Similar attitudes among Social Democrats in many parts of Eastern Europe actually facilitated the conquest of those countries by the Soviet Union after the war. 3

Even in the United States pro-Socialist mentalities have had a profound influence on U.S. foreign policy, especially in dealing with the Soviet Union. Many of the most serious miscalculations and diplomatic blunders originated with Marxist-oriented minds who saw the USSR not as an enemy to be overcome but as an ally which must be forced to co-operate in socializing the world.

An American Proponent of Socialism Speaks

A rather shocking example of this type of thinking is found in the words of Dr. Arthur M. Schlesinger, Jr., who presently serves as advisor to the White House and State Department. Mr. Schlesinger often denies that he is a Socialist per se, and even claims that he is definitely anti-Communist, but his writings contain statements such as these:

On Socialism:

“… there is no inherent reason (in the United States) why democratic socialism should not be possible.” 4

“Socialism, then, appears quite practicable within this framework of reference, as a long-term proposition.” 5

“There seems no inherent obstacle to the gradual advance of socialism in the United States through a series of New Deals.” 6

On American Democracy:

“A democracy is politically unreliable at best; the American democracy is notoriously unreliable on all questions of maintaining a continuous foreign policy.” 7

On American Businessmen:

“But the American business community continues to resist radical democracy, like a drowning man threshing out at his rescuer. In so doing, it may destroy the possibility of a peaceful transition to socialism.” 8

On Organized Labor:

“The trade union movement is as clearly indigenous to the capitalist system as the corporation itself, and it has no particular meaning apart from that system. In a Socialist society its functions are radically changed: it becomes, not a free labor movement, but a labor front…. Unions inevitably become organs for disciplining the workers, not for representing them.” 9

On Religion:

“Official liberalism … dispensed with the absurd Christian myths of sin and damnation and believed that what shortcomings man might have were to be redeemed, not by Jesus on the cross, but by the benevolent unfolding of history.

Tolerance, free inquiry and technology, operating in the framework of human perfectibility, would in the end create a heaven on earth, a goal accounted much more sensible and wholesome than a heaven in heaven.” 10

On the Soviet Union:

“… the United States must not succumb to demands for an anti-Soviet crusade nor permit reactionaries in the buffer states to precipitate conflicts in defense of their obsolete prerogatives.” 11 Note that Dr. Schlesinger considers the longing for freedom in the satellites to be merely the dreams of “reactionaries” longing for their “obsolete prerogatives!”

“The United States must maintain a precarious balance between complete readiness to repel Soviet aggression beyond a certain limit and complete determination to demonstrate within this limit no aggressive U.S. intentions toward the USSR. It must commit itself economically, politically, and militarily to the maintenance of this balance over a long period. Given sufficient time, the Soviet internal tempo will slow down.”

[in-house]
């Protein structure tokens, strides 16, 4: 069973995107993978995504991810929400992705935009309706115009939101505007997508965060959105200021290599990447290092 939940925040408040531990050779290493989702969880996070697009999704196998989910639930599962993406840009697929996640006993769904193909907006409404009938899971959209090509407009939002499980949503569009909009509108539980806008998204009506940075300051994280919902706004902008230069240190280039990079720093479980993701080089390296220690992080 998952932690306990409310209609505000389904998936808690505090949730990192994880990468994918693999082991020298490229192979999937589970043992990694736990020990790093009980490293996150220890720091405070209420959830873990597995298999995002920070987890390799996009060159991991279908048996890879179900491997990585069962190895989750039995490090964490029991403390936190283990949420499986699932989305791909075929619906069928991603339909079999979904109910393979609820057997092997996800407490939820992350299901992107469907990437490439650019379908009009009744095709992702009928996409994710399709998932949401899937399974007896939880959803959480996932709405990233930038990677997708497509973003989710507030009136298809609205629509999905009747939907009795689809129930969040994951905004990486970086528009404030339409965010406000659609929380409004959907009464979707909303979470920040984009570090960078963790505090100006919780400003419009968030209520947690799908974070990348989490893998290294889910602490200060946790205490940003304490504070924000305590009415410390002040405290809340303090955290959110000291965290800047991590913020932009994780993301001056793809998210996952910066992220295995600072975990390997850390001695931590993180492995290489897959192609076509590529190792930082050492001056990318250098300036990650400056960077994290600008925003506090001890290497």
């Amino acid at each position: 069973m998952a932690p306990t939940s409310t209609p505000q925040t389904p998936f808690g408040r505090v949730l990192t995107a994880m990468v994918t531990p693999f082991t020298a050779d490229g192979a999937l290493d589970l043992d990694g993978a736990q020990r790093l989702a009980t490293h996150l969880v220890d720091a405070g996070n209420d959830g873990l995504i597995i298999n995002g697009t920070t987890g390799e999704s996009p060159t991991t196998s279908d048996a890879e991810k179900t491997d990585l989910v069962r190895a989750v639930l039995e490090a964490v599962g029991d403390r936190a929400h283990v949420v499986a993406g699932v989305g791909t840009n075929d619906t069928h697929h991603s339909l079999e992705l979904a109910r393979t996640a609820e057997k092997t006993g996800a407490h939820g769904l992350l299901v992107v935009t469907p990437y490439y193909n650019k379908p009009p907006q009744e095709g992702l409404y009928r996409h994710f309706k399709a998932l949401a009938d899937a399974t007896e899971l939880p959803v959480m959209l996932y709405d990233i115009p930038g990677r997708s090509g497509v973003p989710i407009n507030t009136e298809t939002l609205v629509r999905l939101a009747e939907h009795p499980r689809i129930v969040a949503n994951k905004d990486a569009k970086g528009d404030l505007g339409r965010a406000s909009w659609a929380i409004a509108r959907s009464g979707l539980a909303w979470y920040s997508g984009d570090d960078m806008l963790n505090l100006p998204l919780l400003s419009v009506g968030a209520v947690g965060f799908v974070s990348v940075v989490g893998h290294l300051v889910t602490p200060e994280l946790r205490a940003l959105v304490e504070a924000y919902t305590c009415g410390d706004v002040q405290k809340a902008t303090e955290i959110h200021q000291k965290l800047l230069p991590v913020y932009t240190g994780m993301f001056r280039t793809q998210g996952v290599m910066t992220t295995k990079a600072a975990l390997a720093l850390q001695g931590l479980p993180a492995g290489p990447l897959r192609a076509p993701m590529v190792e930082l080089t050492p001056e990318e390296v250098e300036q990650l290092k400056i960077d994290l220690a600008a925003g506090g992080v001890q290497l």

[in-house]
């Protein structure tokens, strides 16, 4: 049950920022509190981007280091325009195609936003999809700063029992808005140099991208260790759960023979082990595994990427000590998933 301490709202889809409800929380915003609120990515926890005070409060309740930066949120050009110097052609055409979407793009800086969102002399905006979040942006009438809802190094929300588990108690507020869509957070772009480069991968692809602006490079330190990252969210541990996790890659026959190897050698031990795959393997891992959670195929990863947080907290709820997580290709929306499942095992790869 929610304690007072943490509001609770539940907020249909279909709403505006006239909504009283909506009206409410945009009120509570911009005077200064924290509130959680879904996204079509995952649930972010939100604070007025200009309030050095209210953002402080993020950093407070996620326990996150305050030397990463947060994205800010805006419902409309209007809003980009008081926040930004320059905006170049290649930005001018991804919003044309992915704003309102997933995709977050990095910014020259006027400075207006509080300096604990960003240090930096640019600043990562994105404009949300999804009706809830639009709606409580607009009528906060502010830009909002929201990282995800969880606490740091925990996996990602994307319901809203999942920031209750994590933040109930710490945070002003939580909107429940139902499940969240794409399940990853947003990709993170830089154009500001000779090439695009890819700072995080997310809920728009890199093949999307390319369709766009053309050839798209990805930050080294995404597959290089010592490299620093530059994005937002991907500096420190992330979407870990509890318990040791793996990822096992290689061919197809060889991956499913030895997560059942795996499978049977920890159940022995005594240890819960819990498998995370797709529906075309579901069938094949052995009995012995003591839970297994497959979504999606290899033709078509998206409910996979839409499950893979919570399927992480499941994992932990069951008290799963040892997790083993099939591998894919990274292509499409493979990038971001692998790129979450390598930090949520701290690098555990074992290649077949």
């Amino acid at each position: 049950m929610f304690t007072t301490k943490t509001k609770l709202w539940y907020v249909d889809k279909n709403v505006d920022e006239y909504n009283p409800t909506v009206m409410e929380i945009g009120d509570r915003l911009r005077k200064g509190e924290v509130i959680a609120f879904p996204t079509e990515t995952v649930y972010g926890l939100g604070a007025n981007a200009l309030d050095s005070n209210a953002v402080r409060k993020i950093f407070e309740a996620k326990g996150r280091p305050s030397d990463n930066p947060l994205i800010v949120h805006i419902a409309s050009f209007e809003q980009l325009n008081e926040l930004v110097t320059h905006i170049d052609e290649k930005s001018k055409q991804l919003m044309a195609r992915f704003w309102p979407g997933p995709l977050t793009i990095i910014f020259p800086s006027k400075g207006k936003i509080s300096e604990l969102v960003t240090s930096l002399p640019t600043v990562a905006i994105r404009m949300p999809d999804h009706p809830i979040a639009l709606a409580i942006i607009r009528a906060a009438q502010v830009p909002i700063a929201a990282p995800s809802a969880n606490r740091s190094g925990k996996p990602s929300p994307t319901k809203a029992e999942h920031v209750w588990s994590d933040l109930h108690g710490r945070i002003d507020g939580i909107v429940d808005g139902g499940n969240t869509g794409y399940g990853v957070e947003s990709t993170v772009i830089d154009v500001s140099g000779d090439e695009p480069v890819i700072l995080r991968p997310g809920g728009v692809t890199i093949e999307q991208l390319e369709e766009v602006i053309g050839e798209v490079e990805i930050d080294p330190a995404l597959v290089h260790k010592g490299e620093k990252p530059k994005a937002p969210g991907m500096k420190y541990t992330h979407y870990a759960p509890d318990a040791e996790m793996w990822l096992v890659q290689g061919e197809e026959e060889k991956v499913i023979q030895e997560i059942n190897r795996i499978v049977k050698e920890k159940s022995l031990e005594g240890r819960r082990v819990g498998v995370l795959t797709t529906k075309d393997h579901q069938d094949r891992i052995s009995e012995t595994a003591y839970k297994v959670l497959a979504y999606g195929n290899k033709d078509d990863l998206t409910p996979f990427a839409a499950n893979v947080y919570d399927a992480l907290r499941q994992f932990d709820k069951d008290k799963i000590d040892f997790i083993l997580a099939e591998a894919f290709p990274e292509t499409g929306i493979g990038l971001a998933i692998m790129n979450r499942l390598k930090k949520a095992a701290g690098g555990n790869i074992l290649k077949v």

On Secret State Department Policy:

“Though the secret has been kept pretty much from the readers of the liberal press, the State Department has been proceeding for some time somewhat along these lines. Both Byrnes and Marshall have perceived the essential need — to be firm without being rancorous, to check Soviet expansion without unlimited commitments to an anti-Soviet crusade, to invoke power to counter power without engaging in senseless intimidation, to encourage the growth of the democratic left. The performance has often fallen below the conception; but the direction has been correct. Men like Ben Cohen, Dean Acheson, Charles Bohlen, have tried to work out details and whip up support for this admittedly risky program. 12

Such thinking was “risky” indeed. Under this program the U.S. and her allies lost 750 million people to Communism in 5 years!

Throughout his writings, Dr. Schlesinger expresses the conviction that the Communist dictatorship will somehow “mellow” and abandon its brutality. They would then become more like genuine Social Democrats (which is the party Lenin supported up to the Russian Revolution of 1917). Dr. Schlesinger then suggests that if the Democracies would give up their “antiquated” concepts of liberty, private property and private planning they could become Social Democrats, too. This is what he means by encouraging “the growth of the democratic left.” All of this is intended to bring the Communists and the Democracies together at the point on the political spectrum presently occupied by the Social Democrats.

Meanwhile, Dr. Schlesinger believes our policy should be to contain Communism but not smother it. In fact, our policy should be to force the Communists to be friends. We should contain them and pamper them all at the same time.

In 1962, precisely the same kind of thinking was submitted to the President in a secret memorandum which was “leaked” to the press by officials who were shocked with its contents. The memorandum was written by Dr. Schlesinger’s friend and colleague, Dr. Walt Rostow, chairman of the Policy Planning Council of the U.S. State Department. A summary of this memorandum is set forth in Congressional Record for July 30, 1962, p. A-5846. The highlights are as follows: